On 500th Anniversary, Local Exhibitions Reveal Impact of Reformation

Five hundred years ago, an obscure German monk drew up a list of theological challenges to the powerful Catholic Church—and he unintentionally changed the course of Western civilization. That monk was Martin Luther, and Tuesday marks the 500th anniversary of the start of the Reformation.

Many commemorations are being held throughout the Chicago area but two local exhibitions showcase the historic impact of Luther’s bold move.

Concordia University in River Forest and the Newberry Library in Chicago are presenting exhibitions of historic Lutheran-inspired and related works. It’s a story of a theological upheaval that traversed cultures, embraced technology and gave rise to a new lineage of music.

  • Images from “Religious Change and Print, 1450-1700” (Courtesy of Newberry Library)

    Images from “Religious Change and Print, 1450-1700” (Courtesy of Newberry Library)

  • Images from “Religious Change and Print, 1450-1700” (Courtesy of Newberry Library)

    Images from “Religious Change and Print, 1450-1700” (Courtesy of Newberry Library)

  • Images from “Religious Change and Print, 1450-1700” (Courtesy of Newberry Library)

    Images from “Religious Change and Print, 1450-1700” (Courtesy of Newberry Library)

  • Images from “Religious Change and Print, 1450-1700” (Courtesy of Newberry Library)

    Images from “Religious Change and Print, 1450-1700” (Courtesy of Newberry Library)

  • Images from “Religious Change and Print, 1450-1700” (Courtesy of Newberry Library)

    Images from “Religious Change and Print, 1450-1700” (Courtesy of Newberry Library)

  • Images from “Religious Change and Print, 1450-1700” (Courtesy of Newberry Library)

    Images from “Religious Change and Print, 1450-1700” (Courtesy of Newberry Library)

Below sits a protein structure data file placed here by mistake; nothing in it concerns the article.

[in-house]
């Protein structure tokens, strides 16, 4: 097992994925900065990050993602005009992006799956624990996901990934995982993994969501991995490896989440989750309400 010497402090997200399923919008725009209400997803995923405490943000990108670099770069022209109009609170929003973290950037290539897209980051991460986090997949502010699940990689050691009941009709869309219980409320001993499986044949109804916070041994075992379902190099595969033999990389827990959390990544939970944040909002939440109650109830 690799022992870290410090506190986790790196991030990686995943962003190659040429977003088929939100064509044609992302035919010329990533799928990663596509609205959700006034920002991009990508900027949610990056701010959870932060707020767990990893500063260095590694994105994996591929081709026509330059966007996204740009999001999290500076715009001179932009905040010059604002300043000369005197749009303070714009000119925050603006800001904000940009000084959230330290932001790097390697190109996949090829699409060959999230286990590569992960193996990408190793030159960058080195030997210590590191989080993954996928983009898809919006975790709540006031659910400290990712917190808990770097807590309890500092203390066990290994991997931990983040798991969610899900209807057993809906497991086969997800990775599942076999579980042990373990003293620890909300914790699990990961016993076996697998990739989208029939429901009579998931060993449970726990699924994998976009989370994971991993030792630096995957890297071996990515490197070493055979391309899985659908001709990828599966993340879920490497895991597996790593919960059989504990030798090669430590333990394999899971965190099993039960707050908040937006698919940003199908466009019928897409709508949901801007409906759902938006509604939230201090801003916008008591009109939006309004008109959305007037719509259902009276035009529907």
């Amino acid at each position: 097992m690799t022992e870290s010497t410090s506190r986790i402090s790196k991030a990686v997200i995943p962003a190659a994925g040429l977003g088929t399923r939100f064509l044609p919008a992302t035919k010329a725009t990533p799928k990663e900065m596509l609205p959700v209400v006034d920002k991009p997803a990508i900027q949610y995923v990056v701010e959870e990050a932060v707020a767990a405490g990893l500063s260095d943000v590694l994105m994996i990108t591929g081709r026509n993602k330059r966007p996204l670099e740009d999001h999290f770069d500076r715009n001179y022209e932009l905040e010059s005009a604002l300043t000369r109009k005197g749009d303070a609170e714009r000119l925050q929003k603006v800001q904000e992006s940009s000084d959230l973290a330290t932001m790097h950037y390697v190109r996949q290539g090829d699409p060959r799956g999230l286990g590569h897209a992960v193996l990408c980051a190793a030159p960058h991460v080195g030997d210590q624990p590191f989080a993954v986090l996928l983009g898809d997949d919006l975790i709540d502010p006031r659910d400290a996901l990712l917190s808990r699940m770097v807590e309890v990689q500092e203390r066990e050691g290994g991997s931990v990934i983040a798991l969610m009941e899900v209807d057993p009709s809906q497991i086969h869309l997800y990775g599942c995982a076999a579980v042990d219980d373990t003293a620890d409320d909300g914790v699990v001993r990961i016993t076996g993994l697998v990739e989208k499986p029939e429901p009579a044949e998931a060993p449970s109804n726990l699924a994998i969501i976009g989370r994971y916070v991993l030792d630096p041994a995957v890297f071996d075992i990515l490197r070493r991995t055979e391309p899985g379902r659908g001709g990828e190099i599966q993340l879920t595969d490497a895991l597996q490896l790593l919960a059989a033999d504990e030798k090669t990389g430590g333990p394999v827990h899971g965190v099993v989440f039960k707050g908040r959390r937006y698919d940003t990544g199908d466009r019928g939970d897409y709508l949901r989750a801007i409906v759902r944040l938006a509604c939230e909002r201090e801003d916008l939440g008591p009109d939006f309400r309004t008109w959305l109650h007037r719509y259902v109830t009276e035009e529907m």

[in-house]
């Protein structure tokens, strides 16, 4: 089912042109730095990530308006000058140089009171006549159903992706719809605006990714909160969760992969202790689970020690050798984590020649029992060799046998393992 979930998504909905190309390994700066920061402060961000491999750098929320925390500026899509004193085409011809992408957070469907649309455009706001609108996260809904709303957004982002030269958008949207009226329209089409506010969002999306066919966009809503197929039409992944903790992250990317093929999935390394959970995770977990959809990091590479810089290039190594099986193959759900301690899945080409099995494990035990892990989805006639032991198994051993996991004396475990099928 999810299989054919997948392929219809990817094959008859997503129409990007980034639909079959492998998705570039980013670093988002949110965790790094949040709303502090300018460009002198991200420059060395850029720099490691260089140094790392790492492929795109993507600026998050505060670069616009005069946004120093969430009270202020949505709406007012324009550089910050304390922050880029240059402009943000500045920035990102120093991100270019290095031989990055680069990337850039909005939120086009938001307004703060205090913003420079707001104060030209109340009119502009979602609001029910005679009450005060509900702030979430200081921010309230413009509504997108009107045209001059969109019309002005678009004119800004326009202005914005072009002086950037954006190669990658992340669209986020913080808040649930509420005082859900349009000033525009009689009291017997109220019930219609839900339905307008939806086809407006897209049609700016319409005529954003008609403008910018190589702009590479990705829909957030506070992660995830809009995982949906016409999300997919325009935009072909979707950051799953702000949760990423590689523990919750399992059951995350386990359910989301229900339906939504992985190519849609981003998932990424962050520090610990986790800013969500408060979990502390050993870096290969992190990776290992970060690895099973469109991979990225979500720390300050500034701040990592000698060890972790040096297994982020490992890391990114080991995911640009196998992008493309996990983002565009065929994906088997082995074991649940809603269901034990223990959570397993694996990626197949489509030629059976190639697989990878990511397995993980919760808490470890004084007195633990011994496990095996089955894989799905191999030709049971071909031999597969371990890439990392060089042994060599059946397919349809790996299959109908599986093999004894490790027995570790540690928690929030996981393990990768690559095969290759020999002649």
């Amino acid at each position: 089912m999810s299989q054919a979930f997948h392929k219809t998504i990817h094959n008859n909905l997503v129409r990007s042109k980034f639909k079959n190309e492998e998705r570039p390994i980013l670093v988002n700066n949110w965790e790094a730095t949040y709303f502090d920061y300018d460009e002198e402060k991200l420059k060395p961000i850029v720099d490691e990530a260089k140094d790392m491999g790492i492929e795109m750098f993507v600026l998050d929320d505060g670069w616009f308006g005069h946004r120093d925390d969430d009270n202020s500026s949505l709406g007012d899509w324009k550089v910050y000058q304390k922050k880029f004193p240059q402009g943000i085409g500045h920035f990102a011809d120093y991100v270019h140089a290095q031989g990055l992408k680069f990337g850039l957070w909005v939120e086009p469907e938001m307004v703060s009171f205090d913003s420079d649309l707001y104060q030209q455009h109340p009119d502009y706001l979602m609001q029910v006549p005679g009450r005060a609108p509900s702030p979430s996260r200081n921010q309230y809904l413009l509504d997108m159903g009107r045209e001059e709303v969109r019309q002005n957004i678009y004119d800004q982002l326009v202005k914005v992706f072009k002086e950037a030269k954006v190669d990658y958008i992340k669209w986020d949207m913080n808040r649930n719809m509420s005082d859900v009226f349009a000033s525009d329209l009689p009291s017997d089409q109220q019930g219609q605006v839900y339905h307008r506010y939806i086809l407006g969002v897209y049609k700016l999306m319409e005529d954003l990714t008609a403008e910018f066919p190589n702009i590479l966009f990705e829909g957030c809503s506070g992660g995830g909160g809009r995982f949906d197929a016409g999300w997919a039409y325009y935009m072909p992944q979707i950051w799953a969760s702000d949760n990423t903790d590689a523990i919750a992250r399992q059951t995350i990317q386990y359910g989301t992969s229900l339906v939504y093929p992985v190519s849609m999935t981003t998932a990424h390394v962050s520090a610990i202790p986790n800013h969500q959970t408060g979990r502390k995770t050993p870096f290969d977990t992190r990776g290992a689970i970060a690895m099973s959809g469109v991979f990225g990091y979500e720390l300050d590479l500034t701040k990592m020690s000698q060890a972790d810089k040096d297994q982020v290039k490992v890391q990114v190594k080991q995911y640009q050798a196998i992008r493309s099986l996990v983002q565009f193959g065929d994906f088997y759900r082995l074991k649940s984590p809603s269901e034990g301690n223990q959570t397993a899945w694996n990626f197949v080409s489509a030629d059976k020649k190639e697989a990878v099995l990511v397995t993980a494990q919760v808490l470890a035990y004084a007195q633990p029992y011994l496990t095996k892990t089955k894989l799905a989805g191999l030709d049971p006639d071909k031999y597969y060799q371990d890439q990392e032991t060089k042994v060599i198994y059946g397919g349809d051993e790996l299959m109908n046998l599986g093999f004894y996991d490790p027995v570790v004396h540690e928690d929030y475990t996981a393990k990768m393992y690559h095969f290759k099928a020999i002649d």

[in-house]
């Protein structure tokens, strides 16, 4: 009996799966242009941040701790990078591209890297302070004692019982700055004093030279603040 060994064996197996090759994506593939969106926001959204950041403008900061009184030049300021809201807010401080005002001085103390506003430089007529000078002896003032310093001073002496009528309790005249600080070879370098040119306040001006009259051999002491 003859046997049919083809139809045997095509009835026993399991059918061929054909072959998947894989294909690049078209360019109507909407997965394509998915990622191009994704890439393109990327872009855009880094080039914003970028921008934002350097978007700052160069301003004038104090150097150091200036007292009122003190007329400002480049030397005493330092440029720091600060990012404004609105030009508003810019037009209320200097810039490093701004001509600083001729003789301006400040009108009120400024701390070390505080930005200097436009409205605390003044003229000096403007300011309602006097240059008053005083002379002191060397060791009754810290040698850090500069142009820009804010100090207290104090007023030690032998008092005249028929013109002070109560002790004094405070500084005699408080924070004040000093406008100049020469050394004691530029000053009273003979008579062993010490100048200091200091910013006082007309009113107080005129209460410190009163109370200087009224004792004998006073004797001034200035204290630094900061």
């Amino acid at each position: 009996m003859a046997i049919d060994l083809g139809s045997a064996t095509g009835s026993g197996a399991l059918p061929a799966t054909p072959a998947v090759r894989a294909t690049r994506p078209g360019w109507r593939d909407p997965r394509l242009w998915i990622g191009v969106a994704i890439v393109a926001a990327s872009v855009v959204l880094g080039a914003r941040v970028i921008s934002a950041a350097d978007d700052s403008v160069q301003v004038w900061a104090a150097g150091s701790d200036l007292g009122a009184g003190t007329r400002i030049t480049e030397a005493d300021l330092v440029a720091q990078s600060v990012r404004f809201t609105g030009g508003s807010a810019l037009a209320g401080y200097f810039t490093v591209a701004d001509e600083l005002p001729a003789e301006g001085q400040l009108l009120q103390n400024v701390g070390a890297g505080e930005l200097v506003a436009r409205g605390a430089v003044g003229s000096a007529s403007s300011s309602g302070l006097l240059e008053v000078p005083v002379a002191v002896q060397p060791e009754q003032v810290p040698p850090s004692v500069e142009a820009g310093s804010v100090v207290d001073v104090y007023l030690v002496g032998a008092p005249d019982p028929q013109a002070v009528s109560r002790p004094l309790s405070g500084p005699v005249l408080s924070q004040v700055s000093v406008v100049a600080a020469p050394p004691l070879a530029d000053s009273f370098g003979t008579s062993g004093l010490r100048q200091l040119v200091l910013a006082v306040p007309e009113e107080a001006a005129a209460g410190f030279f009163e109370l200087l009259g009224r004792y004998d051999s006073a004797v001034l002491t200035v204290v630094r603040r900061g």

• Images from “Religious Change and Print, 1450-1700” (Courtesy of Newberry Library)

    Images from “Religious Change and Print, 1450-1700” (Courtesy of Newberry Library)

  • Images from “Religious Change and Print, 1450-1700” (Courtesy of Newberry Library)

    Images from “Religious Change and Print, 1450-1700” (Courtesy of Newberry Library)

  • Images from “Religious Change and Print, 1450-1700” (Courtesy of Newberry Library)

    Images from “Religious Change and Print, 1450-1700” (Courtesy of Newberry Library)

  • Images from “Religious Change and Print, 1450-1700” (Courtesy of Newberry Library)

    Images from “Religious Change and Print, 1450-1700” (Courtesy of Newberry Library)

  • Images from “Religious Change and Print, 1450-1700” (Courtesy of Newberry Library)

    Images from “Religious Change and Print, 1450-1700” (Courtesy of Newberry Library)

  • Images from “Religious Change and Print, 1450-1700” (Courtesy of Newberry Library)

    Images from “Religious Change and Print, 1450-1700” (Courtesy of Newberry Library)

  • Images from “Religious Change and Print, 1450-1700” (Courtesy of Newberry Library)

    Images from “Religious Change and Print, 1450-1700” (Courtesy of Newberry Library)

At the Newberry, the exhibit “Religious Change and Print, 1450-1700” begins with a page from the Gutenberg Bible which predates Luther’s birth. By the mid-1400s Johannes Gutenberg had perfected his printing press and 70 years later it was used to launch a religious revolution.

“There is no doubt that had there not been Gutenberg’s invention of the printing press, there would have been no Reformation,” said Jeff Leininger, university pastor at Concordia University.

And at Concordia University, “Let the Books Tell the Story: J.S. Bach’s Bible and Reformation Treasures” features a copy of Luther’s full translation of the Bible, completed in 1534. Not only did the book change German culture and help standardize the language, but some select copies contain beautifully hand-colored engravings.

“This book is fabulous because of the vibrancy of the colors,” said Leininger. “It looks like it was colored yesterday, they used wonderful materials and it just sort of jumps off the page.”


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